The Sigh of the Weary

Well, it’s been quite a month. Here’s anoth­er weird post.…all my issues,with just a tiny bit of Father Michael. Late one night in July my broth­er called to tell me that he was tak­ing my moth­er to the hos­pi­tal ER.  I knew that like­ly we wouldn’t know my mother’s sta­tus for a while. I tried to sleep that night , but my head was spin­ning and I couldn’t stop think­ing and wor­ry­ing. So I lay awake and then I felt I ‘heard’ Father Michael’s voice telling me to relax and pray . And he said “I want you to just keep pray­ing ‘Into Your hands I com­mend my Spir­it’. I ques­tioned this as I asso­ci­at­ed those words with the sad moment of Christ’s death. “Oh no,” Father M said,” they are words of trust and hope! Keep say­ing them!”  I did fall asleep then and when I woke in the morn­ing those words were the first I thought. And they kept com­ing back to me and calm­ing me, all through the crazi­ness in these last six or so weeks: ultra­sounds, CTs, angiograms, arte­ri­ograms, stents, ampu­ta­tions, debride­ments, EKGs, echoes, more ampu­ta­tions and debride­ments, mild heart attack, par­a­lyzed vocal cords, men­tal con­fu­sion and per­haps a ‘lit­tle can­cer’ i.e., a spot on the lung, etc, etc. But my lit­tle prayer has kept me going, despite it all. Thanks so much Father Michael,my help­ful friend!  Thanks too, to my sis­ter and broth­er, who have shared in the med­ical excite­ment. And our hos­pi­tal saga with my moth­er con­tin­ues…

And the crazi­ness spilled over ! My niece with the MS  fell down the stairs, neces­si­tat­ing stitch­es in her chin, three inside, three out­side! My husband’s car was stolen , involved in a hit and run, and totaled.

On the bright side, we now have a ‘new’ used car. And, I may have expe­ri­enced a healing-I’ve had very painful Achilles’ injury for sev­er­al months, but in these last few days, it seems to be gone!! Being cau­tious­ly hope­ful on that.  And then last week­end, my youngest son got engaged to a love­ly young woman! God is so good!

You’ve prob­a­bly heard the say­ing “It’s not the moun­tain ahead that wears you out -it’s the grain of sand in your shoe”. I’ve always known that I was more of the ‘grain of sand in your shoe’ ilk. The lit­tle things! They bug me! It’s been a sandy jour­ney late­ly. But of course, I try to keep aware of oth­ers’ great  pain. So much unbe­liev­able suf­fer­ing is hap­pen­ing all over the world. Peo­ple are dying and cul­tures are being sys­tem­at­i­cal­ly  destroyed . Their suf­fer­ing puts my com­plaint in per­spec­tive and dwarfs it. Besides, I know I need to stop com­plain­ing if I ever expect to become a saint (per St Cather­ine of Siena, accord­ing to my pas­tor).

Amer­i­can com­pos­er Stephen Fos­ter express­es our sense of com­pas­sion for our broth­ers every­where in this song. It is almost a prayer. I place it here to remem­ber the suf­fer­ing:

And the Prayer Goes On


 Father Michael was always more than hap­py to pray. In fact, in one of the first emails I wrote to him, I asked for prayers for my niece. Emi­ly had been new­ly diag­nosed with mul­ti­ple scle­ro­sis -just three weeks after her wed­ding. Always kind and reas­sur­ing, Father Michael wrote this back to me:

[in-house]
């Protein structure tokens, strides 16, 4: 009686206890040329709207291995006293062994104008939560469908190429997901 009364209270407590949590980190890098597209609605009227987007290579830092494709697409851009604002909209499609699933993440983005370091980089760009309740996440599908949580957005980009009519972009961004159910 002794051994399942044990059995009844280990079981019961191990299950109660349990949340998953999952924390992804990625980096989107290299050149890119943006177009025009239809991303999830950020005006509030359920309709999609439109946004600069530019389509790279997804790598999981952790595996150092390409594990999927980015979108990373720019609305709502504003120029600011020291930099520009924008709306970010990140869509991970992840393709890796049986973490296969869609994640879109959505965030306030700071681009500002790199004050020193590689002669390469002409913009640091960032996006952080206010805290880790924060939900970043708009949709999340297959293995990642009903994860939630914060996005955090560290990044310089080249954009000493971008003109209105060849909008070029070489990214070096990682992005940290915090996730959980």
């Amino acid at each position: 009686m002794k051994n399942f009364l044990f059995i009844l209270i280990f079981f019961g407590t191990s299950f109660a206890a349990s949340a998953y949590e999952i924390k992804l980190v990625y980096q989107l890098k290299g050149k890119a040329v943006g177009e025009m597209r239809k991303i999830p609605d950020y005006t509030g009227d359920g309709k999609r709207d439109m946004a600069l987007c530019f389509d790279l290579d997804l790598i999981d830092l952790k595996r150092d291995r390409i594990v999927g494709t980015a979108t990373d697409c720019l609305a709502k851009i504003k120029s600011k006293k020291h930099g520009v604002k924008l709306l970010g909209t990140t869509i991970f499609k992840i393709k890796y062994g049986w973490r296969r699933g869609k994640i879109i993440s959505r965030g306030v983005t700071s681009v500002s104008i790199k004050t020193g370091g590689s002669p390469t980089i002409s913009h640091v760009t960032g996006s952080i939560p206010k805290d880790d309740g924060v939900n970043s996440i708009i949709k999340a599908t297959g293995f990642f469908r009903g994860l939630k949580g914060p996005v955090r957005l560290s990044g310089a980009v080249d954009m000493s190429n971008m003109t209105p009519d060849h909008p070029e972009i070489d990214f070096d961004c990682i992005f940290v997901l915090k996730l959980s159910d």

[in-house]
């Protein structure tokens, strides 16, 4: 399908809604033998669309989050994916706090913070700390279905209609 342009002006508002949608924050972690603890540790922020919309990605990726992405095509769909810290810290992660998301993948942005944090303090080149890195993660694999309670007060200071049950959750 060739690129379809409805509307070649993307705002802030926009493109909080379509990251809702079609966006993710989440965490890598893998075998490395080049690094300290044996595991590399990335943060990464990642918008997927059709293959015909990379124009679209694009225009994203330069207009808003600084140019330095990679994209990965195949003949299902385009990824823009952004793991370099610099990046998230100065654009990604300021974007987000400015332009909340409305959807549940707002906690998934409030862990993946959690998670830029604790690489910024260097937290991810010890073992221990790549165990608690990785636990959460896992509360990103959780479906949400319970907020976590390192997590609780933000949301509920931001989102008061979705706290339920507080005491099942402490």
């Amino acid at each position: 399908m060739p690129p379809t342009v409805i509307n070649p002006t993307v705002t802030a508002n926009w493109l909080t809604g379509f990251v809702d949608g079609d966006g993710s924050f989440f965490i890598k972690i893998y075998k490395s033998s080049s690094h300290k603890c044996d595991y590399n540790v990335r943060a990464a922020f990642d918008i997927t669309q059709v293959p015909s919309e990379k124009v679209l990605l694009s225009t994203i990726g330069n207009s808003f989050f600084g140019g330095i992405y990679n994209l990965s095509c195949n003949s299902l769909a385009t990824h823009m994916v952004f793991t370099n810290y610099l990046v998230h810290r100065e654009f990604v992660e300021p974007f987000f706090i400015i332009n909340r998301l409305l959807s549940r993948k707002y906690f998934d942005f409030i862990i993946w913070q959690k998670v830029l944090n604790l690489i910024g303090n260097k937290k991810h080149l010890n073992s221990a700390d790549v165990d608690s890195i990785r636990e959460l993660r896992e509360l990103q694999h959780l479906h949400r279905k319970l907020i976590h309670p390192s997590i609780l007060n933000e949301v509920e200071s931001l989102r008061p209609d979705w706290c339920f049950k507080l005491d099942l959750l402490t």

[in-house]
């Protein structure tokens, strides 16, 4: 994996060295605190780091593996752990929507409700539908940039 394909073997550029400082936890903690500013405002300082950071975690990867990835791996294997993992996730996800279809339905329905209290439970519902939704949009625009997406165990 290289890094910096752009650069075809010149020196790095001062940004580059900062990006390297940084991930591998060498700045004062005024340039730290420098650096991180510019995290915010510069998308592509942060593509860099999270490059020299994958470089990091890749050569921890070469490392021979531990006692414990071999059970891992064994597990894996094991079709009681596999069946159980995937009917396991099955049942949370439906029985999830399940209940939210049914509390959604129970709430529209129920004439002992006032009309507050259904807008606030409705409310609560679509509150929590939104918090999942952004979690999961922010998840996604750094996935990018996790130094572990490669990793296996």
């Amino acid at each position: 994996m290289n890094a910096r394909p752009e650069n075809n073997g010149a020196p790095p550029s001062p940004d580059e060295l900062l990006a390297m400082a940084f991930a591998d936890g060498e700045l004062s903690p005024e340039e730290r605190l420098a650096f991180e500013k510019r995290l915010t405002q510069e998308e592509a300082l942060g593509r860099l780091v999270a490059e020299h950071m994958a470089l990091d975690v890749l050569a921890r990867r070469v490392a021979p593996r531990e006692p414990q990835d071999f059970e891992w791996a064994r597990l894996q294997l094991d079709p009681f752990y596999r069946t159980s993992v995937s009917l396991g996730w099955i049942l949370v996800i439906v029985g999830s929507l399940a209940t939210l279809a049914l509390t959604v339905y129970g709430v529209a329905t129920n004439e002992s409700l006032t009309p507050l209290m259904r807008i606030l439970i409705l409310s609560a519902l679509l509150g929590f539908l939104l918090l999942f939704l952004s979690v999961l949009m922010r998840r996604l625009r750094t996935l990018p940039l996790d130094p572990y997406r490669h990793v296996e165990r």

I promise to say Mass for your niece. Again, I can’t imag­ine what it is like to be so hap­py at one’s wed­ding and to have this diag­no­sis so soon after­wards. Did you see the lady with the cane giv­ing out Com­mu­nion yes­ter­day? She found out she had MS just a few weeks before her wed­ding. And that was 40 years ago. She is very hap­pi­ly mar­ried to a great and kind man.”

Father Michael con­tin­ued to pray for Emi­ly and often inquired about her MS treat­ments and gen­er­al health. Once I vis­it­ed him in the sac­risty and we just chat­ted and joked casu­al­ly. Father M then got very seri­ous and said he want­ed to ask a favor of me. I lis­tened atten­tive­ly. He told me again about Mrs. M (the lady in the quote above) and explained that he had asked her, a while back, to pray for my niece. “No names were men­tioned” he said. I grate­ful­ly expressed my thanks for the prayer.  Father Michael , smil­ing sweet­ly, said ” So I would real­ly love it , if you would start to pray for Mrs M. She’s recent­ly had some labs done and the num­bers were not good. She needs the prayer. And I thought it would be nice that you, being mem­bers of sep­a­rate fam­i­lies han­dling the same ill­ness,  would pray for each oth­er.”  Well, what could I say? “Of course I will Father M. I ‘d be hap­py to do that”.  Father Michael was so pleased.

So after that , when I’d vis­it, I’d often ask Father Michael how Mrs. M was doing. And he would be cau­tious­ly opti­mistic for the most part. He  would always thank me for my prayer. Even­tu­al­ly, Mrs. M improved quite a bit and Father Michael was very encour­aged and pleased. I then said to him a bit ten­ta­tive­ly “You know, I’m still pray­ing for her every day.” Father Michael said “Oh yes, I know you are! Thank you!” He said this to me with the biggest grin. I looked at him, thought about it and said ” I guess I will be pray­ing for Mrs. M .….always”. Father Michael said noth­ing in response,but gave me that huge grin again. I should have known I wouldn’t get off the hook! I’m think­ing Mrs M. is still pray­ing for Emi­ly, too.

Father Michael is tak­ing care of all kinds of heav­en­ly busi­ness in his new life. He wouldn’t be idle. Here on earth,still, Father’s thought­ful­ness, kind­ness  and grace live on in the prayers he request­ed of two fam­i­lies.